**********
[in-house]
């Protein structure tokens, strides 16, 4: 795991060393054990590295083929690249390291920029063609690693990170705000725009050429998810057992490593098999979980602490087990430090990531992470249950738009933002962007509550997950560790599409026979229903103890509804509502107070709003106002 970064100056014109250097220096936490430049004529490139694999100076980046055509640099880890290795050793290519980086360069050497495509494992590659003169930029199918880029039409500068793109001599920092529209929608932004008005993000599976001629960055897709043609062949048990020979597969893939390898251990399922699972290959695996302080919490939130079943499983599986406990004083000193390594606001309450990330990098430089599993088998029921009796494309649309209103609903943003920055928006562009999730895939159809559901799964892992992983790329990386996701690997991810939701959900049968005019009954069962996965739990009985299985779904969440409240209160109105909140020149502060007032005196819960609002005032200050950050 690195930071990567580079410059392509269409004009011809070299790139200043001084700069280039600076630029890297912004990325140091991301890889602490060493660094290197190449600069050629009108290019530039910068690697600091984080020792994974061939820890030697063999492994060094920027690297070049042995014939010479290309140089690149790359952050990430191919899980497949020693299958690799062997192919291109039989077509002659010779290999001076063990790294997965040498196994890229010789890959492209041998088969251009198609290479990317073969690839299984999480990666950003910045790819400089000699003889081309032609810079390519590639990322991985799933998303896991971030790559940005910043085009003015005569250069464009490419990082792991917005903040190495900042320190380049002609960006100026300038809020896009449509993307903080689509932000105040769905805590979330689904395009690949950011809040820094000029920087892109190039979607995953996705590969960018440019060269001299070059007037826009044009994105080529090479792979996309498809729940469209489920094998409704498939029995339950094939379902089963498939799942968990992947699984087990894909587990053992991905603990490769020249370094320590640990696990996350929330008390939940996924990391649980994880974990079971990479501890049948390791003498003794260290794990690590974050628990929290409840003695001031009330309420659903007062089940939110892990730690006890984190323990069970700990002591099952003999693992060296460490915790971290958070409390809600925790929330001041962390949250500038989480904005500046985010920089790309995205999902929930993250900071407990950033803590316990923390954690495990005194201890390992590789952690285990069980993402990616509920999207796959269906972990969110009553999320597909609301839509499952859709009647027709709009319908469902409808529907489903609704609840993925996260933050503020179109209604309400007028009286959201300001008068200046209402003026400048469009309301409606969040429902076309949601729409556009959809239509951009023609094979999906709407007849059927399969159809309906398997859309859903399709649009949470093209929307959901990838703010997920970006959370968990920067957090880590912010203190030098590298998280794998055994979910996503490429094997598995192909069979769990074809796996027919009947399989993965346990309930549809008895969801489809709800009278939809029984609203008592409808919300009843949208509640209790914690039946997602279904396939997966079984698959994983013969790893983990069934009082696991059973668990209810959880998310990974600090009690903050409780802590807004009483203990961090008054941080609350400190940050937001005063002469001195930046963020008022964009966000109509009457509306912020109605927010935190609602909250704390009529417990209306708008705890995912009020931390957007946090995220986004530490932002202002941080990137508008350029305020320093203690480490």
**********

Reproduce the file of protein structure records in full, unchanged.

[in-house]
């Protein structure tokens, strides 16, 4: 795991060393054990590295083929690249390291920029063609690693990170705000725009050429998810057992490593098999979980602490087990430090990531992470249950738009933002962007509550997950560790599409026979229903103890509804509502107070709003106002 970064100056014109250097220096936490430049004529490139694999100076980046055509640099880890290795050793290519980086360069050497495509494992590659003169930029199918880029039409500068793109001599920092529209929608932004008005993000599976001629960055897709043609062949048990020979597969893939390898251990399922699972290959695996302080919490939130079943499983599986406990004083000193390594606001309450990330990098430089599993088998029921009796494309649309209103609903943003920055928006562009999730895939159809559901799964892992992983790329990386996701690997991810939701959900049968005019009954069962996965739990009985299985779904969440409240209160109105909140020149502060007032005196819960609002005032200050950050 690195930071990567580079410059392509269409004009011809070299790139200043001084700069280039600076630029890297912004990325140091991301890889602490060493660094290197190449600069050629009108290019530039910068690697600091984080020792994974061939820890030697063999492994060094920027690297070049042995014939010479290309140089690149790359952050990430191919899980497949020693299958690799062997192919291109039989077509002659010779290999001076063990790294997965040498196994890229010789890959492209041998088969251009198609290479990317073969690839299984999480990666950003910045790819400089000699003889081309032609810079390519590639990322991985799933998303896991971030790559940005910043085009003015005569250069464009490419990082792991917005903040190495900042320190380049002609960006100026300038809020896009449509993307903080689509932000105040769905805590979330689904395009690949950011809040820094000029920087892109190039979607995953996705590969960018440019060269001299070059007037826009044009994105080529090479792979996309498809729940469209489920094998409704498939029995339950094939379902089963498939799942968990992947699984087990894909587990053992991905603990490769020249370094320590640990696990996350929330008390939940996924990391649980994880974990079971990479501890049948390791003498003794260290794990690590974050628990929290409840003695001031009330309420659903007062089940939110892990730690006890984190323990069970700990002591099952003999693992060296460490915790971290958070409390809600925790929330001041962390949250500038989480904005500046985010920089790309995205999902929930993250900071407990950033803590316990923390954690495990005194201890390992590789952690285990069980993402990616509920999207796959269906972990969110009553999320597909609301839509499952859709009647027709709009319908469902409808529907489903609704609840993925996260933050503020179109209604309400007028009286959201300001008068200046209402003026400048469009309301409606969040429902076309949601729409556009959809239509951009023609094979999906709407007849059927399969159809309906398997859309859903399709649009949470093209929307959901990838703010997920970006959370968990920067957090880590912010203190030098590298998280794998055994979910996503490429094997598995192909069979769990074809796996027919009947399989993965346990309930549809008895969801489809709800009278939809029984609203008592409808919300009843949208509640209790914690039946997602279904396939997966079984698959994983013969790893983990069934009082696991059973668990209810959880998310990974600090009690903050409780802590807004009483203990961090008054941080609350400190940050937001005063002469001195930046963020008022964009966000109509009457509306912020109605927010935190609602909250704390009529417990209306708008705890995912009020931390957007946090995220986004530490932002202002941080990137508008350029305020320093203690480490």